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I’m trying to make a patch to spec.alpha, but I’m running into problems testing my changes (with provided tests) and building a local jar (so I can include in my own projects for further testing). I’m used to doing everything with lein, so I’m less familiar with “bare” clojure development. Does anyone know of a good guide? My googling is failing me.


mvn test maybe?


@gfredericks yes, that works! thank you so much. I’m realizing I never bothered to learn much about the underlying java foundations before jumping straight into lein for managing clj projects.


Does anyone see what I'm doing wrong here?

user> (defn foo [x] :bar)
user> (clojure.spec/fdef foo :args (clojure.spec/coll-of int?) :ret int?)
user> (clojure.spec.test/instrument `foo)
user> (foo :fail)
clojure.lang.ExceptionInfo: Call to #'user/foo did not conform to spec:
                            In: [0] val: :fail fails at: [:args] predicate: int?
                            :clojure.spec/args  (:fail)
                            :clojure.spec/failure  :instrument
                            :clojure.spec.test/caller  {:file "form-init7754260867026619201.clj", :line 230, :var-scope user/eval98211}
user> (foo 1)
user> *clojure-version*
{:major 1, :minor 9, :incremental 0, :qualifier "alpha12"}
I would expect (foo 1) to throw an exception with a message about how (int? :bar) is false.


you need to call check


@bmaddy instrument does not check :ret specs


instrument only checks args (sadly)


I think everyone hits that one once. Not really intuitive I guess


arguably it can be considered a naming issue at least


Interesting.... Is there a reason for instrument not looking at :ret or is it just not implemented?


it's intentional


I think it's to allow granularity with gen overrides and such, in theory bundling the 2 in a single function isn't really difficult, it's just not provided


Ok. Thanks for the help you two!


Just went through the spec guide today... and looking forward to heavily using it for better code and better testing workflow. How do you control whether to instrument, and whether to run test code reliant chiefly on stest.check, using leiningen? What would a leiningen workflow look like?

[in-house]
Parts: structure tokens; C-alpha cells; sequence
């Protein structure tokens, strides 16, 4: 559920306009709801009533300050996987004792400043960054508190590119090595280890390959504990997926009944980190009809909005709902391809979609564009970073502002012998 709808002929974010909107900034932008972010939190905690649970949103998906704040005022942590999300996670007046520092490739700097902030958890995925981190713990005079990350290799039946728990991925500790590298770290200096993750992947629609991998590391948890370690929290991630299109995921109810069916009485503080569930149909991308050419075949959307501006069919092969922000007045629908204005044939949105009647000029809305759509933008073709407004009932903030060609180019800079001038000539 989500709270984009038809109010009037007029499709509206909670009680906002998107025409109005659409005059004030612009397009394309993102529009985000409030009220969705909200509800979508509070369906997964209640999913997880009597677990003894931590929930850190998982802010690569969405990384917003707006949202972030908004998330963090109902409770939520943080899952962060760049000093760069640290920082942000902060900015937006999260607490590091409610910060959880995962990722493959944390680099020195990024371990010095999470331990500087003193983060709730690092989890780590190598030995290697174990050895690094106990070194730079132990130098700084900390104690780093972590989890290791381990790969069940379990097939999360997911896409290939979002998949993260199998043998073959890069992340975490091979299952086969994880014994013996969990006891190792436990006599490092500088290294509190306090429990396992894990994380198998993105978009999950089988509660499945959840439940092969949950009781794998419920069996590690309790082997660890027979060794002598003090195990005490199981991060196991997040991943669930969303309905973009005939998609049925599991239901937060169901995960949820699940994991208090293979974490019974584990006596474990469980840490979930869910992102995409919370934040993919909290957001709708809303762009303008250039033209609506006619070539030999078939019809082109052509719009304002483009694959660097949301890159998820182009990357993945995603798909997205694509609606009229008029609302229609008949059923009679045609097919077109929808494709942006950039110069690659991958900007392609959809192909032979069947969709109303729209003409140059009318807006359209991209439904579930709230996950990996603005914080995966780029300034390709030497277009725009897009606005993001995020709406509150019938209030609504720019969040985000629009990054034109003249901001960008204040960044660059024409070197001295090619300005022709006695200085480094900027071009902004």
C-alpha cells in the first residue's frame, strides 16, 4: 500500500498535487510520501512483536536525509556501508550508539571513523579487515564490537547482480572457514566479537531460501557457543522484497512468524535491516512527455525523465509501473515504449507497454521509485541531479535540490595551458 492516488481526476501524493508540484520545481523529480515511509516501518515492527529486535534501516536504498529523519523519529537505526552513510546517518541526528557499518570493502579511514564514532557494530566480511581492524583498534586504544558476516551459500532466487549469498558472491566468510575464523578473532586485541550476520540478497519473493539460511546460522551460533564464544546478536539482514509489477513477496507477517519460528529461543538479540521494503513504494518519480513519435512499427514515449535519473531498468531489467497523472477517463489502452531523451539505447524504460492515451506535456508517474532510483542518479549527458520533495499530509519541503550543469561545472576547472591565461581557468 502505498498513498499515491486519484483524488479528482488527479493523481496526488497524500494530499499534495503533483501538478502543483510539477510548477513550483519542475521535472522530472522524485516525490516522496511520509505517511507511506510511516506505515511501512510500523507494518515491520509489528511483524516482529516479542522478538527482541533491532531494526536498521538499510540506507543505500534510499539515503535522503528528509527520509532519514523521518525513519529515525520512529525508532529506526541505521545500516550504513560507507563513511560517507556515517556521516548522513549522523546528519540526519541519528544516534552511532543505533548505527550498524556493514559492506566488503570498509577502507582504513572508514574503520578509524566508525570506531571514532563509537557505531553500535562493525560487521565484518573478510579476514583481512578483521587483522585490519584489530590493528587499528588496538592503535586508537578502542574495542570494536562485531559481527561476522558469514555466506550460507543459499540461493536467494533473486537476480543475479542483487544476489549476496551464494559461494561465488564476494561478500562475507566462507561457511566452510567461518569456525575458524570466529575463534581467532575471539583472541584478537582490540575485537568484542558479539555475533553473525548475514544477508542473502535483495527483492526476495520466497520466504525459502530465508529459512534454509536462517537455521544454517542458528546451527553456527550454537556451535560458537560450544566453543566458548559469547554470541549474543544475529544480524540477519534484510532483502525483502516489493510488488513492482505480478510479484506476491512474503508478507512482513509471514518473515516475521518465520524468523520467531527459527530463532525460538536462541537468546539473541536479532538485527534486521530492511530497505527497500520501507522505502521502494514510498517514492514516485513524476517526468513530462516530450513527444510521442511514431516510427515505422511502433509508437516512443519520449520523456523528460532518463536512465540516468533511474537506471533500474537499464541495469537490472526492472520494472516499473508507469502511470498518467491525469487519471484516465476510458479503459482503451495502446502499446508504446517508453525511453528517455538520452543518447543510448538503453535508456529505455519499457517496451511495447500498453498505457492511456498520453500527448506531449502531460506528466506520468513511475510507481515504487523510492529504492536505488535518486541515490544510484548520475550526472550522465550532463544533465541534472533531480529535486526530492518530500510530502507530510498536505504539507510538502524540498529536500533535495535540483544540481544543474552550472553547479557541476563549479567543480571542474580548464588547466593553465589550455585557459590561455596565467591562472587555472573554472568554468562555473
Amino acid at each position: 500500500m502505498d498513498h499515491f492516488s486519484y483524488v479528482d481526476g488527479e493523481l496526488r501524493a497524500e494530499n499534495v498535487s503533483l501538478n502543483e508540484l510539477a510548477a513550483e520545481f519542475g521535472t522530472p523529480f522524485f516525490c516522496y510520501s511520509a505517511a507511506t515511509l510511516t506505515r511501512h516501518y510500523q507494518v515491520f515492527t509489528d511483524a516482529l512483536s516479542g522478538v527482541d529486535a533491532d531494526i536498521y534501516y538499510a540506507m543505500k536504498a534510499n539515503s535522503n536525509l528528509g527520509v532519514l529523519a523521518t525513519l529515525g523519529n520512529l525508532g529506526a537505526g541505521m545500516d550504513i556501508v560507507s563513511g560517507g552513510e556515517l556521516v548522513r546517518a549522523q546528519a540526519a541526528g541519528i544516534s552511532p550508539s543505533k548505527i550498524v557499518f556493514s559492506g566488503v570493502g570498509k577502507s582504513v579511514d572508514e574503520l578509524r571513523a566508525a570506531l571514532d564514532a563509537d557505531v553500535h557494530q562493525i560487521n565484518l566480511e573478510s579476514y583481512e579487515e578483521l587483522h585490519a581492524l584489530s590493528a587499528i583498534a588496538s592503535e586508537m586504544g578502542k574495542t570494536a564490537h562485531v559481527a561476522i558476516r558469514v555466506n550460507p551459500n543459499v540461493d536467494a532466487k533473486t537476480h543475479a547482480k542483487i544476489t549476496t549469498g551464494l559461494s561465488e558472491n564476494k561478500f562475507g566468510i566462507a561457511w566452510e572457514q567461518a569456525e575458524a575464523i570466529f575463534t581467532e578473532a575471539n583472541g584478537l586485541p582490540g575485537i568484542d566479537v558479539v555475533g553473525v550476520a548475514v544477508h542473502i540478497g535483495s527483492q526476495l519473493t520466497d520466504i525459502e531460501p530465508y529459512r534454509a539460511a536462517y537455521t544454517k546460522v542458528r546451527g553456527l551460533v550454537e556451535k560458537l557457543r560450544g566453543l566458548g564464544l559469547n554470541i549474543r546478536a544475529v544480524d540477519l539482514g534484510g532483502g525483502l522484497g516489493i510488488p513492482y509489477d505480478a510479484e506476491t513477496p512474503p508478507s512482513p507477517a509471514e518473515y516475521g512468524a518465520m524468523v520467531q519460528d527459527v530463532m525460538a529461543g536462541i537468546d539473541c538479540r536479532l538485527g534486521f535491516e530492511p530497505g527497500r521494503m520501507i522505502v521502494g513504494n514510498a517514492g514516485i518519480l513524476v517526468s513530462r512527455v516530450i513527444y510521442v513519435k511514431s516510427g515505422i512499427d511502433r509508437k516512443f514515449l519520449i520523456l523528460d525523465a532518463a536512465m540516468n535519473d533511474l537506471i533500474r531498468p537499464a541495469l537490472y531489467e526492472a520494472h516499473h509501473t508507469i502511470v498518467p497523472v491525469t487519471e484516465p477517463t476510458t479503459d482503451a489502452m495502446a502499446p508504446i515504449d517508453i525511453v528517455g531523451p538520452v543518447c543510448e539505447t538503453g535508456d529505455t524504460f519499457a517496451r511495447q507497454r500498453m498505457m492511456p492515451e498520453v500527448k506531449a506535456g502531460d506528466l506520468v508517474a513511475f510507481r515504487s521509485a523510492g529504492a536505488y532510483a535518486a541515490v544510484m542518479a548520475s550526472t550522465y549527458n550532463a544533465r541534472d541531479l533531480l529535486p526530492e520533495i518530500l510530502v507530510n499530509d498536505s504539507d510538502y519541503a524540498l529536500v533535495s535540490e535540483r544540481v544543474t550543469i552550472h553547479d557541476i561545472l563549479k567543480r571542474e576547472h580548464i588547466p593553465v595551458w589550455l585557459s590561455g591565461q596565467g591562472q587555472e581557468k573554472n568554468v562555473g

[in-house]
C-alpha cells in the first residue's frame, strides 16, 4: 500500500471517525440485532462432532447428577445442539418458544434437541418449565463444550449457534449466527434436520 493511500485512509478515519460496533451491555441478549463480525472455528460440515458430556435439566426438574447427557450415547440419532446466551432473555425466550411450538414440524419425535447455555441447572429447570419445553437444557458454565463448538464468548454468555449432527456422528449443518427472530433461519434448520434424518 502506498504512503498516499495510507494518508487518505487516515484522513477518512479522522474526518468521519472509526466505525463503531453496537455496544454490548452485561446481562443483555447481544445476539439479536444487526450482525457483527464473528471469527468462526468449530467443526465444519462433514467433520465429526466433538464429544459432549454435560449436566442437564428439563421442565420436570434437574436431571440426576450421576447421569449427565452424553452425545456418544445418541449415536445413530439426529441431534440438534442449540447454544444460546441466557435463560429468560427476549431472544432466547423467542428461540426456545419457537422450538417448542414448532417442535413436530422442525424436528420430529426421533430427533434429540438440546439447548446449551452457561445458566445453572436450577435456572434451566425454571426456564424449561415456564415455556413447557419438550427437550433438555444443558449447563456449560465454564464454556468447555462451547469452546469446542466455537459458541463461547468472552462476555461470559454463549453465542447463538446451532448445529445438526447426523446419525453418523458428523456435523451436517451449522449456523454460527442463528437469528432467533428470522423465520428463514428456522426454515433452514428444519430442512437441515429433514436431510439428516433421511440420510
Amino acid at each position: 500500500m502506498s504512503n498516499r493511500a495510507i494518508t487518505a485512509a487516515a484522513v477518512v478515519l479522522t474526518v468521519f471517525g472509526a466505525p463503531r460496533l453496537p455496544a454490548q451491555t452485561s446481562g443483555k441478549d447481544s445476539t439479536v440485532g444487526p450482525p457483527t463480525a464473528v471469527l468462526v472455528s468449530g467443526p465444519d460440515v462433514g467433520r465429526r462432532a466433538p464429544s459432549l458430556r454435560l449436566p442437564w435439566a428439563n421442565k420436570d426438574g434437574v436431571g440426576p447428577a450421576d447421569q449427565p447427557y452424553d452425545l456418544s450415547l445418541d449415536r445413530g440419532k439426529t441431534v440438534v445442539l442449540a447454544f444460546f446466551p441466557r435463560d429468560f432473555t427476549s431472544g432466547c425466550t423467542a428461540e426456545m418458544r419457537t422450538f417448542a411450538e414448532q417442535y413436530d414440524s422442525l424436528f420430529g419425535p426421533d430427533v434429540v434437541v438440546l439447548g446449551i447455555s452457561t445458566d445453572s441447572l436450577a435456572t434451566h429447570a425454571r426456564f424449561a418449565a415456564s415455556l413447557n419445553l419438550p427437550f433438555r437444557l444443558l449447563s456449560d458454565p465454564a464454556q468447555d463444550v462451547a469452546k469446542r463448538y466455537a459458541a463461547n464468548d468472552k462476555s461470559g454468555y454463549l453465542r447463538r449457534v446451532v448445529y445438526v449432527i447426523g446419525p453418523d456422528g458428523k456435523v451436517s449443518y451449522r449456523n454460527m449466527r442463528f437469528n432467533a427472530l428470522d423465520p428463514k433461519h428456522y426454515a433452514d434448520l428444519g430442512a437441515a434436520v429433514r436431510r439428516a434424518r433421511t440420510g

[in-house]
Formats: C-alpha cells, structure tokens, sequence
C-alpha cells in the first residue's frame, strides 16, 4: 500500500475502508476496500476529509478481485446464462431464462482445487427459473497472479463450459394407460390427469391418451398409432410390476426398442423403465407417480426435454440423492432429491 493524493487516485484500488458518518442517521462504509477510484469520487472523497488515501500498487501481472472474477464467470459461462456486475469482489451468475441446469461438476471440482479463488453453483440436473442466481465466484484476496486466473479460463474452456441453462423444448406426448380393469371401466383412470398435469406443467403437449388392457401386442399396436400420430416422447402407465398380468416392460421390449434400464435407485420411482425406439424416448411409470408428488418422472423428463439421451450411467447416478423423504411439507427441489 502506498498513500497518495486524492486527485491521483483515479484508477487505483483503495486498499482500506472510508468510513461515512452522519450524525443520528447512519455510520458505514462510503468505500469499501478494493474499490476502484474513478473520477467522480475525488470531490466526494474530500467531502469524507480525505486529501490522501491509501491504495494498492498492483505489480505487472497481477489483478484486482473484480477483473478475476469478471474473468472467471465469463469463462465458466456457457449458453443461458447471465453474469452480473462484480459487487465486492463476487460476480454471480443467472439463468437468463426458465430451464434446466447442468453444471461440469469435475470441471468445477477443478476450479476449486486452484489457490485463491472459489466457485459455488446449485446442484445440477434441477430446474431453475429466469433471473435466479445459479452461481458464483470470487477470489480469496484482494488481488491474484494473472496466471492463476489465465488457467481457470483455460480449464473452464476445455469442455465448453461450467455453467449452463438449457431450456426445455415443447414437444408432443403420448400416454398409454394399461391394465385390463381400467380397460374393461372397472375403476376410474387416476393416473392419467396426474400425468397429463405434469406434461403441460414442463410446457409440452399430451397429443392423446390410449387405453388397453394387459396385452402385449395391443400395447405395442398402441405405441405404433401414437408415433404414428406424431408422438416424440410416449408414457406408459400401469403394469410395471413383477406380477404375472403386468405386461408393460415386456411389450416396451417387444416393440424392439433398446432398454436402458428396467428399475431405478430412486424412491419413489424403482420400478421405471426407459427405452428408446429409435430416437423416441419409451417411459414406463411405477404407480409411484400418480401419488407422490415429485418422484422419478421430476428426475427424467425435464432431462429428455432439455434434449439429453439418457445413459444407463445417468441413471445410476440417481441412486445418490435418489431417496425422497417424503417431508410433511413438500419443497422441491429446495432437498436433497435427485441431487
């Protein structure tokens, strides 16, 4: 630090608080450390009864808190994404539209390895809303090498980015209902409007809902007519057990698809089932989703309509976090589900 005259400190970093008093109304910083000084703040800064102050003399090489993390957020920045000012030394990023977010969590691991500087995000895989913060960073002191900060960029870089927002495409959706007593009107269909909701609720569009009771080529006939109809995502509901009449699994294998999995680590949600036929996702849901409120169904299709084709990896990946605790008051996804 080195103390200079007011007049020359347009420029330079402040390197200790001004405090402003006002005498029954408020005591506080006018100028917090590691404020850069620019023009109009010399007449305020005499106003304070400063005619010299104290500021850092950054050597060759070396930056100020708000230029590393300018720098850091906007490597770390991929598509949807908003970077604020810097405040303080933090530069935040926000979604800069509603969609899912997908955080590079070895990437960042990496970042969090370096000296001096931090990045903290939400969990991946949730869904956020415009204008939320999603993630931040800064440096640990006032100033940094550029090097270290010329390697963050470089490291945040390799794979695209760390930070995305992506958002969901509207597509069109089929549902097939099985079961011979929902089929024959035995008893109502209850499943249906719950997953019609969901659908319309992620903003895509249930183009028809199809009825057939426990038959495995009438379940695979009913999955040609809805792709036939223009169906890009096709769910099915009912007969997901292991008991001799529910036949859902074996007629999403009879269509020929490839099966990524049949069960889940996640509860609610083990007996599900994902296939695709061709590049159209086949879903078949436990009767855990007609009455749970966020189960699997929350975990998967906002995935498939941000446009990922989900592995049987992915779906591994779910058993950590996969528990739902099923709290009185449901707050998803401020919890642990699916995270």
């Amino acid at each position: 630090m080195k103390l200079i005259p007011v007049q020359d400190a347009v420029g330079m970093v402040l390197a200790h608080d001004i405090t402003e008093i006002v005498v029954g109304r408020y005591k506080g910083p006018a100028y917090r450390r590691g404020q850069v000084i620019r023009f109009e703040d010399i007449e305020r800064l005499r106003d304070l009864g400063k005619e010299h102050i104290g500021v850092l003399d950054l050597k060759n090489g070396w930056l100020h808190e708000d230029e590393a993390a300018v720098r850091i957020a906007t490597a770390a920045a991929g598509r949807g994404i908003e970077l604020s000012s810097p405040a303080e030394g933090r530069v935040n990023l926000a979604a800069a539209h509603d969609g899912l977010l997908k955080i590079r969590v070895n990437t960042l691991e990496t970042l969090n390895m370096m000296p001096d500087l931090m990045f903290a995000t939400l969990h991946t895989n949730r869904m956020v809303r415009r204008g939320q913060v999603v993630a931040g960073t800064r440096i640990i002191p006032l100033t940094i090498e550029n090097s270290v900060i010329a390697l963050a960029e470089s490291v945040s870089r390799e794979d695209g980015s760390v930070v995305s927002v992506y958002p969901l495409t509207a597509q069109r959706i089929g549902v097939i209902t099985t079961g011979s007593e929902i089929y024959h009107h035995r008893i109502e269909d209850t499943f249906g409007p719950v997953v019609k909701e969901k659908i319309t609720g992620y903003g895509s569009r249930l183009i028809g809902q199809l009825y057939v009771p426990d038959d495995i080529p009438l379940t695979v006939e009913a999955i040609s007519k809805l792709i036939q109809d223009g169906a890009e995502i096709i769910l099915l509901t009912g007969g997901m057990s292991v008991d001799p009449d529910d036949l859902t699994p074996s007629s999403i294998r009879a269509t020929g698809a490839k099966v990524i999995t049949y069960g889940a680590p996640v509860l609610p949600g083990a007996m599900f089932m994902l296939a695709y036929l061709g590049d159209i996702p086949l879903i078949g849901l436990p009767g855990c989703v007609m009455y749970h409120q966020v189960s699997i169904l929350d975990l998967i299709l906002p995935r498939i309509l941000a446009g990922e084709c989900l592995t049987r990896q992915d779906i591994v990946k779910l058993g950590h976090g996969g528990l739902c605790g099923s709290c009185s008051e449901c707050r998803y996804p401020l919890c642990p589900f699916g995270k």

Interesting, thanks @misha. Those comments were very helpful.


@matan We're mostly using spec for defining and validating data structures, rather than testing. I've suggested to people that they call instrument either in their test fixtures or directly in each test namespace as appropriate (to instrument functions in the namespace under test).


I think there are lots of ways to go about using clojure.spec in tests -- and no "best practices" have arisen yet because it's still alpha and early days.


As Rich and others have said, generative testing -- via test.check and clojure.spec.test/check -- should probably be viewed as separate from your "unit testing", since it can take a while and you want "unit tests" to run very quickly (for fast feedback).


So it's probably a good idea to separate those out into "tests" that don't run as a normal part of your "unit" test suite, but can be run via a separate Leiningen/Boot task (so they can still be run automatically as needed).


I will say that with, which has optional specs, the "unit tests" run much, much slower with instrumentation in place so even that probably needs to be something you optionally enable for testing.


I wish there was a good way of specifying different profiles for test.check properties


you want to do different things with it at different times


For example, tests on Clojure 1.8 take about 30 seconds (user; 12.5s real) whereas tests on Clojure 1.9 with instrumentation of all java.jdbc functions take 1 minute 30 seconds (user; 1 minute real). So that's a huge overhead.


@seancorfield thanks for clarifying that! I have been trying to add specs to an internal tool at where I work and seems like a massive uphill battle to get them to work in the way that I was expecting. Having the generative tests be a separate thing all together make so much more sense


We use s/conform a lot for validating (and coercing) input to our REST API and also for user input validation, where we can pick apart s/explain-data to generate informative error messages. That stuff's all in production.


We use test.check and stest/check for a small handful of what would otherwise be "unit tests" where they don't introduce a drag on our tests. We use s/exercise and rand-nth to get random, conforming input in some of our tests.


So far we've generally kept instrument and stest/check primarily for manual, isolated test runs. We'll probably integrate that based on environment variables or Boot task flags at some point.


@royalaid One thing to be careful of: don't try to spec everything! Use spec where it provides the most leverage, at system boundaries, and for key APIs, and/or key arguments to those APIs. One of the really nice aspects of spec (compared to, say, Typed Clojure) is that you really can opt-in one piece at a time, where you need it most.


Hello. Is it possible to specify a complex spec inline (w/o s/defing something)?


@andrewboltachev You mean directly in a s/conform or s/valid? call, for example? Sure, specs are "just" predicates.


@seancorfield To be specific, I want to validate a map


but e.g. (s/keys :req-un [::a]) refers to a symbol defined in (some) ns


For s/keys you must s/def the keys if you want them validated.


i.e. it takes both name and value from it


If you read the spec rationale, it explains why you can't specify both key names and value "types" together.


got it, thanks! looks anyway slightly opinionated solution for me 😉


At least it's the correct opinion 🙂


There's not really something like that, a "correct opinion" for how to provide an API for humans 🙂